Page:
India has finally taken the giant step towards a unified Goods and Services Tax (GST) regime with the Rajya Sabha granting approval for the implementation of the much-awaited tax reform measure that was first proposed three decades ago.
The GST law seeks to subsume all central and state levies and was debated in the upper house of Parliament Wednesday. The GST implementation will be one of the “most significant reforms” affecting all factors of production and economics, according to Morgan Stanley.
One of the main energy sub-sectors to be impacted post the implementation of GST is renewables. The sector currently enjoys various fiscal incentives like 100 per cent tax holiday on earnings for 10 years, concessional excise and custom duties and so on. These incentives will come to an end in the new GST regime. The indirect tax reform through the GST could, therefore, hike renewable energy costs and pricing and hit investors.
The Ministry of New and Renewable Energy (MNRE) has already worked out a possible scenario of these impacts. The GST’s effect on cost of setting up of renewable projects would vary across segments, MNRE said in a recent report.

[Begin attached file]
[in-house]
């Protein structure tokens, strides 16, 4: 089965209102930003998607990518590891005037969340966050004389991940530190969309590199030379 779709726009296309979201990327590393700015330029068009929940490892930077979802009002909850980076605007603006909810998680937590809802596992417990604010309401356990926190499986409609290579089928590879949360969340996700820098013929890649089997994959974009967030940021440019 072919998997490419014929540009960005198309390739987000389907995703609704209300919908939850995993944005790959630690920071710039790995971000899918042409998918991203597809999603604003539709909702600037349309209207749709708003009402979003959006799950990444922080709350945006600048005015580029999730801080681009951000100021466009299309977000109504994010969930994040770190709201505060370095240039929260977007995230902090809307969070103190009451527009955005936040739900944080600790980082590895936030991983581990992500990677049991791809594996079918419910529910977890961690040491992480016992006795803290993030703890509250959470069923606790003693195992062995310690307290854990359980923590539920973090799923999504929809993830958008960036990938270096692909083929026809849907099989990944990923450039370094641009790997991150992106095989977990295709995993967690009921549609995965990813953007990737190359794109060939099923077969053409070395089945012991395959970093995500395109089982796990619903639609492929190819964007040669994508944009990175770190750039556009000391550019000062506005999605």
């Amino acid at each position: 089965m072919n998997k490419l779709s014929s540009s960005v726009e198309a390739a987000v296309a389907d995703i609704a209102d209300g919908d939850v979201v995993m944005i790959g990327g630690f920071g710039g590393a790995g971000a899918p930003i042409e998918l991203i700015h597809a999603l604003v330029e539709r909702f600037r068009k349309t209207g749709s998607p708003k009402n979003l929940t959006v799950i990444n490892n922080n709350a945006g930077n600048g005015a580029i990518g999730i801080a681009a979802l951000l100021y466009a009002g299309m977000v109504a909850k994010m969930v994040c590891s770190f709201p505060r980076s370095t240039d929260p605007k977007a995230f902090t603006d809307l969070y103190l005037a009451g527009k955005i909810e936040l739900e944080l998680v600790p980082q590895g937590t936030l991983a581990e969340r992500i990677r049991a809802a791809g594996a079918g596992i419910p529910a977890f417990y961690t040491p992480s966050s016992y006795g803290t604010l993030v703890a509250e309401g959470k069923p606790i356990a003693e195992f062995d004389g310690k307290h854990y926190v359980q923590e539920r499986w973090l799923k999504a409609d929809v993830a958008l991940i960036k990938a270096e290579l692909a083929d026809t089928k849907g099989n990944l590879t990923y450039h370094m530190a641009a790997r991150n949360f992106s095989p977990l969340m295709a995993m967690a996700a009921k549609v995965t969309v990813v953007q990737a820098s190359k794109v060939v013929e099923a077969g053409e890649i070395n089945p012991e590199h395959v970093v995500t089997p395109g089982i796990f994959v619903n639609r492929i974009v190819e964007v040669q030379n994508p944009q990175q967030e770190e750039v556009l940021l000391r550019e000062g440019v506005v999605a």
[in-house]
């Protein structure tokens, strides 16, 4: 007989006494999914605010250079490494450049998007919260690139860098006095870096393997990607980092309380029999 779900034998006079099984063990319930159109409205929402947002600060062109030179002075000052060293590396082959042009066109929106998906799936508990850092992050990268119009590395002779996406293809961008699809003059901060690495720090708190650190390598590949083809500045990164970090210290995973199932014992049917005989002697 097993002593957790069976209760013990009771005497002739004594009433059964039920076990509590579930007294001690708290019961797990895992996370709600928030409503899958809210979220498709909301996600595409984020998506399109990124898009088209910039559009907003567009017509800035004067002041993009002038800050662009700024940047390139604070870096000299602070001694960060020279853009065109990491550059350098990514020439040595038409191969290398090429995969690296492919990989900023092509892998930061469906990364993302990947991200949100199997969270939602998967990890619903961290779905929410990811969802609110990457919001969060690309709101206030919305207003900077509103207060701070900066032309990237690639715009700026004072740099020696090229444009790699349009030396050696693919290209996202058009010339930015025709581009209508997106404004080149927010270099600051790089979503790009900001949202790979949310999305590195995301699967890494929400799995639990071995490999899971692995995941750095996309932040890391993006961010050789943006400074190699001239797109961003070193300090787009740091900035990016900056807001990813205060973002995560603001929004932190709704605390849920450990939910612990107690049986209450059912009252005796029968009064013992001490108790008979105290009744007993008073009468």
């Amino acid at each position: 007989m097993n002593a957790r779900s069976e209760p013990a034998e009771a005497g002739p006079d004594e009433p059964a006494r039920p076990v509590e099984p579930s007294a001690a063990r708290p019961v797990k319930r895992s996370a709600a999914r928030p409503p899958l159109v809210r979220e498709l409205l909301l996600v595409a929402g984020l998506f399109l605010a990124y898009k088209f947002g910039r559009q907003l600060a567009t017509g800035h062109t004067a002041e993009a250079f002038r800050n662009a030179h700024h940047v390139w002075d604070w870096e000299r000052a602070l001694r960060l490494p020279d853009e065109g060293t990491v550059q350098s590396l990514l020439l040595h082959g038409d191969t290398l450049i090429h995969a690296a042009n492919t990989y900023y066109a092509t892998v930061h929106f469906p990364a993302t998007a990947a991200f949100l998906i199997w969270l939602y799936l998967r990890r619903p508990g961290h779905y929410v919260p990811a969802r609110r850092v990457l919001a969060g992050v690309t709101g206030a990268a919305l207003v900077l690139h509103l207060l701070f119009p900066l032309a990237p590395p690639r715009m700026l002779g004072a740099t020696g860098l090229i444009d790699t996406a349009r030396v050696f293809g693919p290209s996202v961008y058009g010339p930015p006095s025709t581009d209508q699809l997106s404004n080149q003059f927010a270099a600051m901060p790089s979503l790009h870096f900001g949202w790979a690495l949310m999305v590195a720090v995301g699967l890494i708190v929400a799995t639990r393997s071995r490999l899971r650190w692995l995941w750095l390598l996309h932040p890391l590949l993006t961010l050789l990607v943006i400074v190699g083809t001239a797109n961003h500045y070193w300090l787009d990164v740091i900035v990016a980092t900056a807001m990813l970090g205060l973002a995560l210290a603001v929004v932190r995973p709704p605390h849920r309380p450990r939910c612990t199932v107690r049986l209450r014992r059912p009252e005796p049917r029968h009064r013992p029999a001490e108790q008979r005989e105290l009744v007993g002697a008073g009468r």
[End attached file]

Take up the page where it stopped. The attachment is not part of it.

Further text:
The impact includes a 16-20 per cent rise in Solar Off Grid costs; 12-16 per cent rise in Solar PV Grid installations and a 11-15 per cent jump in the cost of setting up wind energy projects. Also, biomass projects could see their costs rising by 11-14 per cent while setting up small hydro projects could become costlier by upto 11 per cent.
OIL & GAS
Analysts expect the impact of the new taxation regime on the oil and gas sector to be largely negative. This is because five petroleum products — crude, natural gas, Aviation Turbine Fuel, diesel and petrol — are excluded from the coverage of GST for the initial years while the remaining petroleum products — kerosense, naptha and Liquefied Petroleum Gas — are covered within the coverage of GST.
“Because of this peculiarity, this industry would be pained to comply with both the current tax regime as well as the GST regime,”said Abhishek Jain, tax partner at accounting and consultancy firm E&Y. He added the new regime would also result in non-creditable tax costs which would have an inflationary impact on the overall economy. For example, a refinery producing diesel and petrol will pay GST on the procurement of plant, machinery and services. This tax would not be creditable against the excise duty and VAT which would be levied on petrol and diesel.
The new GST regime is likely to benefit the lighting and electrical sector significantly through an overall reduction in tax rates. Under the new tax structure, the overall incidence of effective indirect taxes on the companies in the sector will be lowered to around 18 per cent from the current 29-30 per cent, according to equity brokerage firm Motilal Oswal.
“We believe GST will be more positive for the Light Electricals segment where companies may benefit from volume growth and margin expansion,” the firm said in a report. It added the benefits of this lower tax incidence will be passed on to customers, for the industrial capital goods, owing to the current weak demand scenario.